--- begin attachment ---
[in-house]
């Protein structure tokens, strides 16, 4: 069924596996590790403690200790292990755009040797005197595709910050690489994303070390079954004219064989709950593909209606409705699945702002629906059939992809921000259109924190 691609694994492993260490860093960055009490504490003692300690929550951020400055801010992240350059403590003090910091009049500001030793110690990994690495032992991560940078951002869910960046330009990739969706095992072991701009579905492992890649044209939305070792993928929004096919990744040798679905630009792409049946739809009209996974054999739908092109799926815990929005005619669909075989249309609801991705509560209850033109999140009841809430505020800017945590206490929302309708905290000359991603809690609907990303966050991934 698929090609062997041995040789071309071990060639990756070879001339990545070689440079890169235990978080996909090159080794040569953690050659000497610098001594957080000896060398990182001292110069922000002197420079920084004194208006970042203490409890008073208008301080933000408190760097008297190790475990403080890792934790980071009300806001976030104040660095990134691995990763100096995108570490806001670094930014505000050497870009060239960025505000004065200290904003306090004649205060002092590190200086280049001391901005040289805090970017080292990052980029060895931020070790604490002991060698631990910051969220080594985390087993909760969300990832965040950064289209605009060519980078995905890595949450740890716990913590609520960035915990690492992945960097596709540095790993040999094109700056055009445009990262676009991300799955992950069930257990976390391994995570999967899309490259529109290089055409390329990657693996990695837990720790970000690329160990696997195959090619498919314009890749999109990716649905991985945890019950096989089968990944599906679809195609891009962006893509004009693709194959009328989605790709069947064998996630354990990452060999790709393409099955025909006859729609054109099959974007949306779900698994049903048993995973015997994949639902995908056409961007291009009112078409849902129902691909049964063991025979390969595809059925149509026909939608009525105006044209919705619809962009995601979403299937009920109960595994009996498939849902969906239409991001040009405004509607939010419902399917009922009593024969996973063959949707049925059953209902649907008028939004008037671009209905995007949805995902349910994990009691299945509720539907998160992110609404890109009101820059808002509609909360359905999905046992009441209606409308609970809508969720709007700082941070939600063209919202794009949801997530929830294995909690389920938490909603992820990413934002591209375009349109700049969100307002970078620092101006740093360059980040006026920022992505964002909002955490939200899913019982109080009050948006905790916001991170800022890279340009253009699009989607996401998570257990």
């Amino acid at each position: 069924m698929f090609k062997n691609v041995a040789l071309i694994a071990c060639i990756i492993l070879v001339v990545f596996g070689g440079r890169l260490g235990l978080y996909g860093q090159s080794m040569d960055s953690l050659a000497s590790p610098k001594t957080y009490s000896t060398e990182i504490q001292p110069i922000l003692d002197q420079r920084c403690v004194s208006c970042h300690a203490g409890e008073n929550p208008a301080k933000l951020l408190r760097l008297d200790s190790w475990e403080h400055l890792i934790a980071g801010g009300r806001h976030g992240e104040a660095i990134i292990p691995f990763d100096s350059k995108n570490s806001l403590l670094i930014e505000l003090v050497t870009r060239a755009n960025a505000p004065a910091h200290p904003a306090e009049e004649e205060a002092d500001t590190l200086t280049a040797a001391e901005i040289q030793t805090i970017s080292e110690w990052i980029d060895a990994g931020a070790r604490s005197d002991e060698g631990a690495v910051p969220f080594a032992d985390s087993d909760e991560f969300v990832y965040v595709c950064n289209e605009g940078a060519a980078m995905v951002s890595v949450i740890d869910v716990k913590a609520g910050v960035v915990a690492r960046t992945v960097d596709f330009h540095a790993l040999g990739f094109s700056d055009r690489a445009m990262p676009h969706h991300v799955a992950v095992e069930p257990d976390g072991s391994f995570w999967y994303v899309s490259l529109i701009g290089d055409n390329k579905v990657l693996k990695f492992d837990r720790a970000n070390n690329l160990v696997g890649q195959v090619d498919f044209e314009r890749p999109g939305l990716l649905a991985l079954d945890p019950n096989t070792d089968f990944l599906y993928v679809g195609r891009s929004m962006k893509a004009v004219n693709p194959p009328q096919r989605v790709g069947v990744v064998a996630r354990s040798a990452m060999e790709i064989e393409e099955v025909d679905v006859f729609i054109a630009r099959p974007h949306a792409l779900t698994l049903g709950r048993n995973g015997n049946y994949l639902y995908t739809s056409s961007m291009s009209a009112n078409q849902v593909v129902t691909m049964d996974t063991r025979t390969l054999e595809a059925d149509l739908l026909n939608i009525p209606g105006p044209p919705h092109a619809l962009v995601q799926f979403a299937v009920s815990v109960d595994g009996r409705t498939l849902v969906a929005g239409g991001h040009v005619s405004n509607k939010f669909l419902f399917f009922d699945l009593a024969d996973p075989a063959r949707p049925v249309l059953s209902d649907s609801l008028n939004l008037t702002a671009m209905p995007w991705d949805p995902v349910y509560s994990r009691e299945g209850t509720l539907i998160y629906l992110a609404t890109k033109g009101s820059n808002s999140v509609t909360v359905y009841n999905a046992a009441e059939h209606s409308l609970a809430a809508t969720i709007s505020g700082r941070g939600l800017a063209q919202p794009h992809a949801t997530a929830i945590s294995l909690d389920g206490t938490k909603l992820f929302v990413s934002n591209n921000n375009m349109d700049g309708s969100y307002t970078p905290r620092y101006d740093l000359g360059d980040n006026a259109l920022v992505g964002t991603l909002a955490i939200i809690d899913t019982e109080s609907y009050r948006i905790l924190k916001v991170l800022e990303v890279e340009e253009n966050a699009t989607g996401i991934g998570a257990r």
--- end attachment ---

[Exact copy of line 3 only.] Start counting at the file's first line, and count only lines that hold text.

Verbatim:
């Amino acid at each position: 069924m698929f090609k062997n691609v041995a040789l071309i694994a071990c060639i990756i492993l070879v001339v990545f596996g070689g440079r890169l260490g235990l978080y996909g860093q090159s080794m040569d960055s953690l050659a000497s590790p610098k001594t957080y009490s000896t060398e990182i504490q001292p110069i922000l003692d002197q420079r920084c403690v004194s208006c970042h300690a203490g409890e008073n929550p208008a301080k933000l951020l408190r760097l008297d200790s190790w475990e403080h400055l890792i934790a980071g801010g009300r806001h976030g992240e104040a660095i990134i292990p691995f990763d100096s350059k995108n570490s806001l403590l670094i930014e505000l003090v050497t870009r060239a755009n960025a505000p004065a910091h200290p904003a306090e009049e004649e205060a002092d500001t590190l200086t280049a040797a001391e901005i040289q030793t805090i970017s080292e110690w990052i980029d060895a990994g931020a070790r604490s005197d002991e060698g631990a690495v910051p969220f080594a032992d985390s087993d909760e991560f969300v990832y965040v595709c950064n289209e605009g940078a060519a980078m995905v951002s890595v949450i740890d869910v716990k913590a609520g910050v960035v915990a690492r960046t992945v960097d596709f330009h540095a790993l040999g990739f094109s700056d055009r690489a445009m990262p676009h969706h991300v799955a992950v095992e069930p257990d976390g072991s391994f995570w999967y994303v899309s490259l529109i701009g290089d055409n390329k579905v990657l693996k990695f492992d837990r720790a970000n070390n690329l160990v696997g890649q195959v090619d498919f044209e314009r890749p999109g939305l990716l649905a991985l079954d945890p019950n096989t070792d089968f990944l599906y993928v679809g195609r891009s929004m962006k893509a004009v004219n693709p194959p009328q096919r989605v790709g069947v990744v064998a996630r354990s040798a990452m060999e790709i064989e393409e099955v025909d679905v006859f729609i054109a630009r099959p974007h949306a792409l779900t698994l049903g709950r048993n995973g015997n049946y994949l639902y995908t739809s056409s961007m291009s009209a009112n078409q849902v593909v129902t691909m049964d996974t063991r025979t390969l054999e595809a059925d149509l739908l026909n939608i009525p209606g105006p044209p919705h092109a619809l962009v995601q799926f979403a299937v009920s815990v109960d595994g009996r409705t498939l849902v969906a929005g239409g991001h040009v005619s405004n509607k939010f669909l419902f399917f009922d699945l009593a024969d996973p075989a063959r949707p049925v249309l059953s209902d649907s609801l008028n939004l008037t702002a671009m209905p995007w991705d949805p995902v349910y509560s994990r009691e299945g209850t509720l539907i998160y629906l992110a609404t890109k033109g009101s820059n808002s999140v509609t909360v359905y009841n999905a046992a009441e059939h209606s409308l609970a809430a809508t969720i709007s505020g700082r941070g939600l800017a063209q919202p794009h992809a949801t997530a929830i945590s294995l909690d389920g206490t938490k909603l992820f929302v990413s934002n591209n921000n375009m349109d700049g309708s969100y307002t970078p905290r620092y101006d740093l000359g360059d980040n006026a259109l920022v992505g964002t991603l909002a955490i939200i809690d899913t019982e109080s609907y009050r948006i905790l924190k916001v991170l800022e990303v890279e340009e253009n966050a699009t989607g996401i991934g998570a257990r």